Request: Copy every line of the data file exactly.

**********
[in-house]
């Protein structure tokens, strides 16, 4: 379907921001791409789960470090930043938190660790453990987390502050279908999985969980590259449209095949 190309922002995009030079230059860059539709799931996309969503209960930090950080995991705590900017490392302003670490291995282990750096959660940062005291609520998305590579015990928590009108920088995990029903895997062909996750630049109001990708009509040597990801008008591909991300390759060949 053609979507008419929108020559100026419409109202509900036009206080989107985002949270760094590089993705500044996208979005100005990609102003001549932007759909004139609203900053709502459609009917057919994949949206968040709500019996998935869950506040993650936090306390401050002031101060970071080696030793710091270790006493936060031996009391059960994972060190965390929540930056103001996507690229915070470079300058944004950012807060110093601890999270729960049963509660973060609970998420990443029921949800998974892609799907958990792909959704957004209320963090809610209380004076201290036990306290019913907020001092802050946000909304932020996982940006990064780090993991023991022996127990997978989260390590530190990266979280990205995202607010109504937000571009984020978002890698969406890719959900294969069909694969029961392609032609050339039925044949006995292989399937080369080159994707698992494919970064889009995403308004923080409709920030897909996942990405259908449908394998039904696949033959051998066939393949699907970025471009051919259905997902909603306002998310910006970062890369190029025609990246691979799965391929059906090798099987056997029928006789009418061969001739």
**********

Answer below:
[in-house]
């Protein structure tokens, strides 16, 4: 379907921001791409789960470090930043938190660790453990987390502050279908999985969980590259449209095949 190309922002995009030079230059860059539709799931996309969503209960930090950080995991705590900017490392302003670490291995282990750096959660940062005291609520998305590579015990928590009108920088995990029903895997062909996750630049109001990708009509040597990801008008591909991300390759060949 053609979507008419929108020559100026419409109202509900036009206080989107985002949270760094590089993705500044996208979005100005990609102003001549932007759909004139609203900053709502459609009917057919994949949206968040709500019996998935869950506040993650936090306390401050002031101060970071080696030793710091270790006493936060031996009391059960994972060190965390929540930056103001996507690229915070470079300058944004950012807060110093601890999270729960049963509660973060609970998420990443029921949800998974892609799907958990792909959704957004209320963090809610209380004076201290036990306290019913907020001092802050946000909304932020996982940006990064780090993991023991022996127990997978989260390590530190990266979280990205995202607010109504937000571009984020978002890698969406890719959900294969069909694969029961392609032609050339039925044949006995292989399937080369080159994707698992494919970064889009995403308004923080409709920030897909996942990405259908449908394998039904696949033959051998066939393949699907970025471009051919259905997902909603306002998310910006970062890369190029025609990246691979799965391929059906090798099987056997029928006789009418061969001739």